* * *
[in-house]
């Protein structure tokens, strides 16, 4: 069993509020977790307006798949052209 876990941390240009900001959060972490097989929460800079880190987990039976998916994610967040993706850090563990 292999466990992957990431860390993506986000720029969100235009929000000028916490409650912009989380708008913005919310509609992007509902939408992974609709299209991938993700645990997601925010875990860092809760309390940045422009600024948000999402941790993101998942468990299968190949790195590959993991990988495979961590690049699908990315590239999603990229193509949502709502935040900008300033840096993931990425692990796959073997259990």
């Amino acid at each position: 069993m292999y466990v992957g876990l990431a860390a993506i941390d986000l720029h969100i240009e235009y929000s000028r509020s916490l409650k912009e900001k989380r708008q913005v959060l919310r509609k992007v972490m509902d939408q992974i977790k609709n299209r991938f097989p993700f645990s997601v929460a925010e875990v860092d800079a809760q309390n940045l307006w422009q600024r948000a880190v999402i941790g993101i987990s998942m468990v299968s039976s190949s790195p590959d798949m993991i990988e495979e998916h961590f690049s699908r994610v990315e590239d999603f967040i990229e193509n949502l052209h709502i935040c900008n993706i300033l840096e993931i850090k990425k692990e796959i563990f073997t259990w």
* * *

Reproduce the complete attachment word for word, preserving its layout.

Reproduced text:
[in-house]
């Protein structure tokens, strides 16, 4: 069993509020977790307006798949052209 876990941390240009900001959060972490097989929460800079880190987990039976998916994610967040993706850090563990 292999466990992957990431860390993506986000720029969100235009929000000028916490409650912009989380708008913005919310509609992007509902939408992974609709299209991938993700645990997601925010875990860092809760309390940045422009600024948000999402941790993101998942468990299968190949790195590959993991990988495979961590690049699908990315590239999603990229193509949502709502935040900008300033840096993931990425692990796959073997259990």
């Amino acid at each position: 069993m292999y466990v992957g876990l990431a860390a993506i941390d986000l720029h969100i240009e235009y929000s000028r509020s916490l409650k912009e900001k989380r708008q913005v959060l919310r509609k992007v972490m509902d939408q992974i977790k609709n299209r991938f097989p993700f645990s997601v929460a925010e875990v860092d800079a809760q309390n940045l307006w422009q600024r948000a880190v999402i941790g993101i987990s998942m468990v299968s039976s190949s790195p590959d798949m993991i990988e495979e998916h961590f690049s699908r994610v990315e590239d999603f967040i990229e193509n949502l052209h709502i935040c900008n993706i300033l840096e993931i850090k990425k692990e796959i563990f073997t259990w």